Are you prepared for the zombie apocalypse? Zombiologist Dr Ken Howe joins forces with the NI Science Festival to equip Northern Ireland for the inevitable

  • Kevin O'Connell

    Belfast Music Society Festival

    Philip Hammond takes in two concerts at the Great Hall at Queen's University, featuring new work by Derry composer Kevin O'Connell and a performance by Russian pianist Alexander Melnikov

  • Oils


    Stephen Sexton is inspired by classic works of art in a captivating poetry collection that leaves the reader to 'create their own metaphorical trail of breadcrumbs'

  • Stitched Up

    Stitched Up

    When an NHS surgeon leaves a pair of scissors inside a patient, his moral compass spins out of control in Rosemary Jenkinson's excellent play at the Lyric Theatre

  • 'The Last Tiger'

    John Gledhill and Samuel Irwin

    Painter and poet collaborate on multimedia exhibition at Strule Arts Centre revealing a shared concern for natural history and conservation and fascination with City life

  • Birdman


    Alejandro Gonzalez Inarritu's satire on life for the 21st century artist is a complex, concentrated work that just might earn Michael Keaton a first Academy Award for Best Actor

  • Selma


    Northern Ireland's own Bloody Sunday is foreshadowed in Ava DuVernay’s civil rights drama featuring an Oscar-worthy central performance by British actor David Oyelowo as Martin Luther King, Jr

  • Noir crime fiction

    Northern Noir

    Three of Northern Ireland's finest crime authors, Brian McGilloway, Stuart Neville and Steve Cavanagh, share literary insights at Libraries NI Catch a Crime Writer event

  • Death of a Comedian

    Death of a Comedian

    Owen McCafferty's Faustian play comments on the commercial corruption of art by focussing on one man's journey from gags to riches

  • God of Carnage

    God of Carnage

    Prime Cut Productions' adaptation of the Yasmina Reza play is a breath of fresh air at The MAC in Belfast

  • Soak / Duke Special

    Soak and Duke Special at McGrory's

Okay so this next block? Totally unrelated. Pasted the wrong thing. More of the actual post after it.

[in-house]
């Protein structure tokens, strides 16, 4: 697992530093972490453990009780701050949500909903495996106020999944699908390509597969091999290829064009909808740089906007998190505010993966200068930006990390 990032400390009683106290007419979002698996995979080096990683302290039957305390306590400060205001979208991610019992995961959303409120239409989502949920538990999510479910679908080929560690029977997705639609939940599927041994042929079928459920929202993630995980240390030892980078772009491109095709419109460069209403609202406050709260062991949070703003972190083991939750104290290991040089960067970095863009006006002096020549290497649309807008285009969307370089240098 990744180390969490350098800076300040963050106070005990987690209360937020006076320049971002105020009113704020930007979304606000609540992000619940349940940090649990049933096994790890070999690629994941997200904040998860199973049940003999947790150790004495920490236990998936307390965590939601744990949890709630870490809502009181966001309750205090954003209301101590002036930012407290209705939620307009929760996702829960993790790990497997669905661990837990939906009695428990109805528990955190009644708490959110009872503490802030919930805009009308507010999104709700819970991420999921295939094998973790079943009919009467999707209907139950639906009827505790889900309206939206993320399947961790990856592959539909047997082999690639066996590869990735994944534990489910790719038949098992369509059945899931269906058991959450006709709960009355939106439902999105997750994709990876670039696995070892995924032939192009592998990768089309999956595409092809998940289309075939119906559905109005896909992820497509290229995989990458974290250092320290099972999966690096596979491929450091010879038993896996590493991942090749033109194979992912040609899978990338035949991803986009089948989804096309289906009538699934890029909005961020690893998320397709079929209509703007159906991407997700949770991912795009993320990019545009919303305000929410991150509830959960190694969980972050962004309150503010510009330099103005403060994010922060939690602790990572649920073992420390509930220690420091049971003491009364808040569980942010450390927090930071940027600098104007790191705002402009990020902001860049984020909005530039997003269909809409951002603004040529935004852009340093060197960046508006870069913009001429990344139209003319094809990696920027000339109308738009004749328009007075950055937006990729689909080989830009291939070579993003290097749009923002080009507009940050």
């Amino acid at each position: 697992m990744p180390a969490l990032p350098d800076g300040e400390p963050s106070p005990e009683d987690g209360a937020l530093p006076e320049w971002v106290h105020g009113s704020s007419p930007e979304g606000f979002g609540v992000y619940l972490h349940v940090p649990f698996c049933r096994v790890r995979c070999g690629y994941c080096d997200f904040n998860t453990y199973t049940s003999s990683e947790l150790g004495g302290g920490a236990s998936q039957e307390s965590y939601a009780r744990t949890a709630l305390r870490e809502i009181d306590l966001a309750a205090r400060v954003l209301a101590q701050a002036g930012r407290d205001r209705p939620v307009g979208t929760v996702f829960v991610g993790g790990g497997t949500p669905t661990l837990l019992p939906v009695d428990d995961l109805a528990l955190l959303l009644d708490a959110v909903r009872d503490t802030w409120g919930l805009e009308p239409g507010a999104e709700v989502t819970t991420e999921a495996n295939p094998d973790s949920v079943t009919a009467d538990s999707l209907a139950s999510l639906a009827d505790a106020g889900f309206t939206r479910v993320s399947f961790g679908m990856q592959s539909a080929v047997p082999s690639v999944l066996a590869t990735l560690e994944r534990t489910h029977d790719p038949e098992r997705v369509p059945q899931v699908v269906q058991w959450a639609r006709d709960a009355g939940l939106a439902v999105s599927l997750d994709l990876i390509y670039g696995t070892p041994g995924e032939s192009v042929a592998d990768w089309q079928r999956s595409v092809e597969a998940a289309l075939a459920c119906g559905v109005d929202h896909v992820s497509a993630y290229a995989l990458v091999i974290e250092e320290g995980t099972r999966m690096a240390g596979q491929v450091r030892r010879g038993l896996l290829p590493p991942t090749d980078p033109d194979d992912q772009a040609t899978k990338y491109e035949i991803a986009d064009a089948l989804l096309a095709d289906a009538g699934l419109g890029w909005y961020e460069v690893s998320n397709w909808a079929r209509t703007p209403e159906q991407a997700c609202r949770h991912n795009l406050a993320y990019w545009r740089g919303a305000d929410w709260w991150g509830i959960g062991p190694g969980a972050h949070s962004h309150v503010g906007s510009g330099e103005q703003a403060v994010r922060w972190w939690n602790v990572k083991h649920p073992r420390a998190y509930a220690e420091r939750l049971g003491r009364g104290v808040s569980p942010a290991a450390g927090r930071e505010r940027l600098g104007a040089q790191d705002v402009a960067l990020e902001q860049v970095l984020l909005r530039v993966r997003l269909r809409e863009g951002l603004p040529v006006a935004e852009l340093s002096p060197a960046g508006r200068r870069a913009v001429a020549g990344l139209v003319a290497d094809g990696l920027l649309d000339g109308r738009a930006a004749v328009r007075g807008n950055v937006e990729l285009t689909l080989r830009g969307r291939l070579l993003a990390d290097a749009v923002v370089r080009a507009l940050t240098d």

Young starlet from Derry supports established artist from Belfast as guitar meets piano in a battle of the solo performers

  • The Fureys

    The Fureys

    Celtic roots music aristocracy attract tourists from across Europe to Belfast's Waterfront Hall for a rousing evening of laments and reels

  • Salome


    Strauss, Oscar Wilde and Northern Ireland Opera combine in a sexy, dangerous and accessible production at Belfast's Grand Opera House

  • Hard Rain Ensemble

    Night Music

    Moving on Music and the Belfast Music Society prove there is a demand for unfamiliar, challenging classical music in Northern Ireland

  • Inherent Vice

    Inherent Vice

    Queen's Film Theatre screen Paul Thomas Anderson's trippy noir starring Joaquin Phoenix

  • Mark Healy

    Snaring Bewildered Birds

    Graduate artist Mark Healy satirises world leaders on tracing paper at Enniskillen's Higher Bridges Gallery

  • 5th Province

    The Fifth Province

    Dylan Quinn Dance Theatre remake the rules of choreography for a daring work exploring Irish mythology at The MAC

  • A Most Violent Year

    A Most Violent Year

    Passed up in every major category at the Academy Awards, JC Chandor's period drama is a powerful, complex picture

  • Goons


    The remnants of Fighting With Fire and LaFaro incorporate synths in new supergroup but ultimately stay true to their alt-rock roots

  • Philip Hammond

    Miniatures and Modulations

    Philip Hammond's reimagining of ancient Irish songs originally transcribed by Edward Bunting are wonderfully entertaining